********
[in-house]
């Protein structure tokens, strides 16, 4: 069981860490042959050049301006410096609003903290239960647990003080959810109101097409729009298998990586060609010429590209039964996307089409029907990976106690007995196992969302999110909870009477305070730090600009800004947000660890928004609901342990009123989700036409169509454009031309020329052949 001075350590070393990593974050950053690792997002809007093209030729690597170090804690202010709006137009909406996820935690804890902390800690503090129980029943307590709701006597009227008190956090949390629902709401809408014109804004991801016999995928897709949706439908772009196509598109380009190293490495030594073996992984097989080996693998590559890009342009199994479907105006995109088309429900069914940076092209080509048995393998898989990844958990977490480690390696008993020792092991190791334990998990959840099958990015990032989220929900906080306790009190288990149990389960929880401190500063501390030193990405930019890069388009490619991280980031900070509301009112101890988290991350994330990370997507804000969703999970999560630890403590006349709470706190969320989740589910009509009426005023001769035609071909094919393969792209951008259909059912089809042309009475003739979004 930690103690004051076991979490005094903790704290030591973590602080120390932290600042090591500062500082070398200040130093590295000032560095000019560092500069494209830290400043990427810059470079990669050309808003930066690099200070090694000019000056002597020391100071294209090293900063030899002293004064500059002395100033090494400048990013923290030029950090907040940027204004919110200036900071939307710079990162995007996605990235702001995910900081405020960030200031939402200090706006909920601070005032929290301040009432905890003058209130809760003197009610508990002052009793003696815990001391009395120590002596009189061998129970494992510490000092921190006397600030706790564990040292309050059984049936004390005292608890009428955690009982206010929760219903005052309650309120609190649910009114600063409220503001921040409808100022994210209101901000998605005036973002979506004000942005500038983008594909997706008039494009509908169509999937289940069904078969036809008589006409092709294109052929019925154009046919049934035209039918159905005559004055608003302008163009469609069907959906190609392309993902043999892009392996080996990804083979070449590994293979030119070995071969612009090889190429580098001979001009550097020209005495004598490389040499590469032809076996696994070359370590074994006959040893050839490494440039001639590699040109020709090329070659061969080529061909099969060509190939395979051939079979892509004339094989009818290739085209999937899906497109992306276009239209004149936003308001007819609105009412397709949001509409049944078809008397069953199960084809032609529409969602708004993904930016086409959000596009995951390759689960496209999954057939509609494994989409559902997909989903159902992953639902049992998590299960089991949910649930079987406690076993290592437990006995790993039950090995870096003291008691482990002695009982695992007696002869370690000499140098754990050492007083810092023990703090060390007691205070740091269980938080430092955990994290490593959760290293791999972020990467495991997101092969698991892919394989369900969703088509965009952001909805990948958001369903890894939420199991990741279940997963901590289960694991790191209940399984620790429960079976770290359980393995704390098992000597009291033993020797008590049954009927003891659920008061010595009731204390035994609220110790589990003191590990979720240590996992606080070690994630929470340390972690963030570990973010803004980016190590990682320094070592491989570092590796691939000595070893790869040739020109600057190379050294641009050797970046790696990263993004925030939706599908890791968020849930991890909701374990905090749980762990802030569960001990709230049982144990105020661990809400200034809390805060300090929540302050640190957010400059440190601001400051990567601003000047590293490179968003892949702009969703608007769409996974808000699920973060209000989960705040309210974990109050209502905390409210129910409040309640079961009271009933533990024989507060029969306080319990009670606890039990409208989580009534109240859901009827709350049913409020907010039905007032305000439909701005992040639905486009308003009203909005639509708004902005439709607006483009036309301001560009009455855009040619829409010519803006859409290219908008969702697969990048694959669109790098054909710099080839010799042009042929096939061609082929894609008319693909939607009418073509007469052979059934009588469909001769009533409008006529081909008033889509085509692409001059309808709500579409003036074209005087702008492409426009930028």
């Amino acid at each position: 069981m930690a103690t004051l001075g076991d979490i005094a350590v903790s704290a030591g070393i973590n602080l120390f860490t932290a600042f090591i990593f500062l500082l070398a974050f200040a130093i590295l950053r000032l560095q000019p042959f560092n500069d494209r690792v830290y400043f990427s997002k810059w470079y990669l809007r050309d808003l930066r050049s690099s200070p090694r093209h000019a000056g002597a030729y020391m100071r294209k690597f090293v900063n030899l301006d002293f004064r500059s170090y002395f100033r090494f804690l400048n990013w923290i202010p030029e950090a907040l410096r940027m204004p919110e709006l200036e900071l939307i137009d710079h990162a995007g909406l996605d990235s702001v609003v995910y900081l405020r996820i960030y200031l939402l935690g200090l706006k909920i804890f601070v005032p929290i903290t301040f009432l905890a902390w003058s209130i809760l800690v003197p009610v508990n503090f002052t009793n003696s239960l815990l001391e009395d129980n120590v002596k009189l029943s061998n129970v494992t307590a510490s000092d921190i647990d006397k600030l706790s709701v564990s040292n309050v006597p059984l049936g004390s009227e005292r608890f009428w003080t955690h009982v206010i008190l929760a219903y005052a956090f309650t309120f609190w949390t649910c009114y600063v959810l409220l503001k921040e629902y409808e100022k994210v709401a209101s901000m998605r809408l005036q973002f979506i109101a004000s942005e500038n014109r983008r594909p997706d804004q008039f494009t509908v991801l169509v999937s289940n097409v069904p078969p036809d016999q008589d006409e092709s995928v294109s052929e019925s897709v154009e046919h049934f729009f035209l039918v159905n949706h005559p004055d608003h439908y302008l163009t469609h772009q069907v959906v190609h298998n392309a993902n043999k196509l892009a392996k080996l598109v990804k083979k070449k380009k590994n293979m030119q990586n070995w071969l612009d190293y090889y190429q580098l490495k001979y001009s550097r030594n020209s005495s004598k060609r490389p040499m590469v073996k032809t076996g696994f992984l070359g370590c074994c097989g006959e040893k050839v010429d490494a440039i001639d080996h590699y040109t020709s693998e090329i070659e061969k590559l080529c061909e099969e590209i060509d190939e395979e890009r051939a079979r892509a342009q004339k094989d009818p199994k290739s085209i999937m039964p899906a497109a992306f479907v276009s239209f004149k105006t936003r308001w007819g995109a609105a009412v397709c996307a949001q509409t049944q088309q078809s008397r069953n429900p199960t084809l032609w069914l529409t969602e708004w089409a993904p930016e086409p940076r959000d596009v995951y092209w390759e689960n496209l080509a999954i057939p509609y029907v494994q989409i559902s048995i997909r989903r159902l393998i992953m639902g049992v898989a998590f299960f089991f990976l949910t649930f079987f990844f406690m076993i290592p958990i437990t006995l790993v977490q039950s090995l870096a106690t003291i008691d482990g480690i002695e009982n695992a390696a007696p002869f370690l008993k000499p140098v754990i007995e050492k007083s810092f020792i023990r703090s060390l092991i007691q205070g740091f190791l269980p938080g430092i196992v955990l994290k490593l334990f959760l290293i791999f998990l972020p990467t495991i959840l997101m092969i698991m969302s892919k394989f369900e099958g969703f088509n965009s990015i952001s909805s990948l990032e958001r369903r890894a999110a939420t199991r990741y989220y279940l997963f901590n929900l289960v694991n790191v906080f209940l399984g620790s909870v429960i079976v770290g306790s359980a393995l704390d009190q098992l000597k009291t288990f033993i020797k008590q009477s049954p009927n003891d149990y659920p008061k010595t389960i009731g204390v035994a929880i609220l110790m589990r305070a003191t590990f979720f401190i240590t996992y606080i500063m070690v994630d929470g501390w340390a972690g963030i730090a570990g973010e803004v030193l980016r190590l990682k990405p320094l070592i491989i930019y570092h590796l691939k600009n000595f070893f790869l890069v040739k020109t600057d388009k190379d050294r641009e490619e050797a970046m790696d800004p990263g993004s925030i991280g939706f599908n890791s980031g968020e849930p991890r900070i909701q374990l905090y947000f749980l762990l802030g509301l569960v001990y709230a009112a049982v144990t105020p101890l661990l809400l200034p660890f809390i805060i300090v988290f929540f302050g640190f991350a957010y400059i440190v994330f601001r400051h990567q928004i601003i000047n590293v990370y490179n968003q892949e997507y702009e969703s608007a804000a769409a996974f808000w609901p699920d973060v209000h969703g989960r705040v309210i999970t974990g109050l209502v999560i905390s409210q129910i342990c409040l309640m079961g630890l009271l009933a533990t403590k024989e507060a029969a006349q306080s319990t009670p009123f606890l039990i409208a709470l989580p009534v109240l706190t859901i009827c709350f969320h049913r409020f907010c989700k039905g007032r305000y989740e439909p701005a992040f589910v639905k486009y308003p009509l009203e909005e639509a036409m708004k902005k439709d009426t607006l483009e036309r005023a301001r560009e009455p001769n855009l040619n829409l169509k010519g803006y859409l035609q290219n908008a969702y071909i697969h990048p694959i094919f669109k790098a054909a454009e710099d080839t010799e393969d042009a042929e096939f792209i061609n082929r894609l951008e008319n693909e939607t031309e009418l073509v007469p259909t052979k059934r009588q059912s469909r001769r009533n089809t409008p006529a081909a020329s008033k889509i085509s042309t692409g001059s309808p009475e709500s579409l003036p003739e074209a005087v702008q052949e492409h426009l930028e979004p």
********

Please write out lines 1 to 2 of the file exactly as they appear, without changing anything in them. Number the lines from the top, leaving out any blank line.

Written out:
[in-house]
């Protein structure tokens, strides 16, 4: 069981860490042959050049301006410096609003903290239960647990003080959810109101097409729009298998990586060609010429590209039964996307089409029907990976106690007995196992969302999110909870009477305070730090600009800004947000660890928004609901342990009123989700036409169509454009031309020329052949 001075350590070393990593974050950053690792997002809007093209030729690597170090804690202010709006137009909406996820935690804890902390800690503090129980029943307590709701006597009227008190956090949390629902709401809408014109804004991801016999995928897709949706439908772009196509598109380009190293490495030594073996992984097989080996693998590559890009342009199994479907105006995109088309429900069914940076092209080509048995393998898989990844958990977490480690390696008993020792092991190791334990998990959840099958990015990032989220929900906080306790009190288990149990389960929880401190500063501390030193990405930019890069388009490619991280980031900070509301009112101890988290991350994330990370997507804000969703999970999560630890403590006349709470706190969320989740589910009509009426005023001769035609071909094919393969792209951008259909059912089809042309009475003739979004 930690103690004051076991979490005094903790704290030591973590602080120390932290600042090591500062500082070398200040130093590295000032560095000019560092500069494209830290400043990427810059470079990669050309808003930066690099200070090694000019000056002597020391100071294209090293900063030899002293004064500059002395100033090494400048990013923290030029950090907040940027204004919110200036900071939307710079990162995007996605990235702001995910900081405020960030200031939402200090706006909920601070005032929290301040009432905890003058209130809760003197009610508990002052009793003696815990001391009395120590002596009189061998129970494992510490000092921190006397600030706790564990040292309050059984049936004390005292608890009428955690009982206010929760219903005052309650309120609190649910009114600063409220503001921040409808100022994210209101901000998605005036973002979506004000942005500038983008594909997706008039494009509908169509999937289940069904078969036809008589006409092709294109052929019925154009046919049934035209039918159905005559004055608003302008163009469609069907959906190609392309993902043999892009392996080996990804083979070449590994293979030119070995071969612009090889190429580098001979001009550097020209005495004598490389040499590469032809076996696994070359370590074994006959040893050839490494440039001639590699040109020709090329070659061969080529061909099969060509190939395979051939079979892509004339094989009818290739085209999937899906497109992306276009239209004149936003308001007819609105009412397709949001509409049944078809008397069953199960084809032609529409969602708004993904930016086409959000596009995951390759689960496209999954057939509609494994989409559902997909989903159902992953639902049992998590299960089991949910649930079987406690076993290592437990006995790993039950090995870096003291008691482990002695009982695992007696002869370690000499140098754990050492007083810092023990703090060390007691205070740091269980938080430092955990994290490593959760290293791999972020990467495991997101092969698991892919394989369900969703088509965009952001909805990948958001369903890894939420199991990741279940997963901590289960694991790191209940399984620790429960079976770290359980393995704390098992000597009291033993020797008590049954009927003891659920008061010595009731204390035994609220110790589990003191590990979720240590996992606080070690994630929470340390972690963030570990973010803004980016190590990682320094070592491989570092590796691939000595070893790869040739020109600057190379050294641009050797970046790696990263993004925030939706599908890791968020849930991890909701374990905090749980762990802030569960001990709230049982144990105020661990809400200034809390805060300090929540302050640190957010400059440190601001400051990567601003000047590293490179968003892949702009969703608007769409996974808000699920973060209000989960705040309210974990109050209502905390409210129910409040309640079961009271009933533990024989507060029969306080319990009670606890039990409208989580009534109240859901009827709350049913409020907010039905007032305000439909701005992040639905486009308003009203909005639509708004902005439709607006483009036309301001560009009455855009040619829409010519803006859409290219908008969702697969990048694959669109790098054909710099080839010799042009042929096939061609082929894609008319693909939607009418073509007469052979059934009588469909001769009533409008006529081909008033889509085509692409001059309808709500579409003036074209005087702008492409426009930028």